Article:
Big Reveal- I'm going to tell you how people are thinking differently about the fashion industry, which is good because the fashion industry is causing a lot of damage, but I’m also going to tell you why there is hope for the future if we change our attitude towards clothing. All in that order.

The Good

There are many organizations that are already having an impact on the way we think about clothing and the fashion industry, and this is a good thing. If you missed it- last week I talked about Fashion Revolution. I also wrote about New York’s efforts to pass the “Fashion Act”. There are MANY other good organizations out there that are fighting this fight: The Ellen Macarthur Foundation, Remake, Stella McCartney, Patagonia, Swap Society, Sustainable Fashion Alliance, Fashion For Good, Slow Fashion Movement, The Wardrobe Crisis, the Clean Clothes Campaign. There are tons more- google “sustainable fashion” and see what's out there.

The Bad 

1. The fashion industry accounts for 10% of global carbon dioxide output (more than air transportation and shipping combined).

2. The fashion industry produces a fifth of the world’s plastic, like polyester, which is made from petroleum. There is more plastic in our clothes than cotton. Microplastic clothing sheds when you launder it and little bits of it end up polluting the ocean.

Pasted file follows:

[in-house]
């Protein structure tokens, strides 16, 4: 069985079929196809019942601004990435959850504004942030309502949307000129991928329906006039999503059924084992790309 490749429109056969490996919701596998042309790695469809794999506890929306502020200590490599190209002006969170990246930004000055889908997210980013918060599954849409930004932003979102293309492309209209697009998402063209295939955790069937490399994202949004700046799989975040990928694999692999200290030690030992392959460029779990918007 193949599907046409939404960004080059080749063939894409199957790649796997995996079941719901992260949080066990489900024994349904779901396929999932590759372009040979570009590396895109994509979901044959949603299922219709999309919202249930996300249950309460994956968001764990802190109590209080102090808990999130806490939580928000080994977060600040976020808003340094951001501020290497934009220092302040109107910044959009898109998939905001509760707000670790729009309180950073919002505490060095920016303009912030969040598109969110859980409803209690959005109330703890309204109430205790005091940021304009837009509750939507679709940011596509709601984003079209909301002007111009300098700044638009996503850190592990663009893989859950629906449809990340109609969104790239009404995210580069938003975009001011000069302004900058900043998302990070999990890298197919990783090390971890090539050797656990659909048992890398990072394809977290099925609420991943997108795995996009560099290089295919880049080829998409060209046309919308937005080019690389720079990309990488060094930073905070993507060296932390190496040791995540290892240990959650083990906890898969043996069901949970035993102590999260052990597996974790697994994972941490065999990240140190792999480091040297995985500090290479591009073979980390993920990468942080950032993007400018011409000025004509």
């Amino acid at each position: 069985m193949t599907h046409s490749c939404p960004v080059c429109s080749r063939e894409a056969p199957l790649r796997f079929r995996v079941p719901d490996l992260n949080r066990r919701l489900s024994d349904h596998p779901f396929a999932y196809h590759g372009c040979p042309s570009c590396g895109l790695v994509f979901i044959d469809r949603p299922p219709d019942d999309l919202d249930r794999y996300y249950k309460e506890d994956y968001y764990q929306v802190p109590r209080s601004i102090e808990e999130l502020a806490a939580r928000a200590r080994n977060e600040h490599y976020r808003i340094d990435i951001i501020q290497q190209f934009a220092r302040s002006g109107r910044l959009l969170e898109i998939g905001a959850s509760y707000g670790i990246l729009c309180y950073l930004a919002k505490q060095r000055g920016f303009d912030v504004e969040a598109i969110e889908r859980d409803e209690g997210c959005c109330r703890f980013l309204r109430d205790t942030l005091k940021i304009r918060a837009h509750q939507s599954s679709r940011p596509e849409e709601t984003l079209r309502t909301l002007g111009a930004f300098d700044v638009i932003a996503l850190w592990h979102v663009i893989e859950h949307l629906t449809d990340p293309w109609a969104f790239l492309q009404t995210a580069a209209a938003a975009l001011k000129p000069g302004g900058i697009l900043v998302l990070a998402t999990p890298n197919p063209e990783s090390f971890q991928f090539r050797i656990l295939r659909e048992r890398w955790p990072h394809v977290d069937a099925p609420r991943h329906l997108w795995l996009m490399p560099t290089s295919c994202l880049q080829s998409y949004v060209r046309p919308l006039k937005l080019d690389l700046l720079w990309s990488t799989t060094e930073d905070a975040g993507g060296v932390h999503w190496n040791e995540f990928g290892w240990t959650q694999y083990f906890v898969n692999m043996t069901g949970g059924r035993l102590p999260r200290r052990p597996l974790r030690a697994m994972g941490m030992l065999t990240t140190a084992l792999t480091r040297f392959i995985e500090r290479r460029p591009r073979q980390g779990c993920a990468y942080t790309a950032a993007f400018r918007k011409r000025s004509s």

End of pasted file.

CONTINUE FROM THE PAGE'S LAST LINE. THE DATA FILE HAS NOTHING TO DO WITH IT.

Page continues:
3. The fashion industry is producing more clothing than ever. Over the past 15 years clothing production has doubled. There used to be spring collections and fall collections, with a resort collection in winter. Today, there is an ongoing cycle of new designs pumped into circulation.

Shein, a $100 billion dollar company, has produced 314,877 different styles of clothing since the start of the year

One study suggests, to even make a dent in all this production, we must cut how many new clothes we buy by 75%.

4. Barely any clothing is being recycled. Eighty-seven percent of total fiber input ends up in a landfill, or incinerated. That is around 2150 pieces of clothing per second.

Maybe some of you heard that the Coach was even burning their handbags, although they now promised they wouldn’t. Wow. Do you want a "thank you" Coach?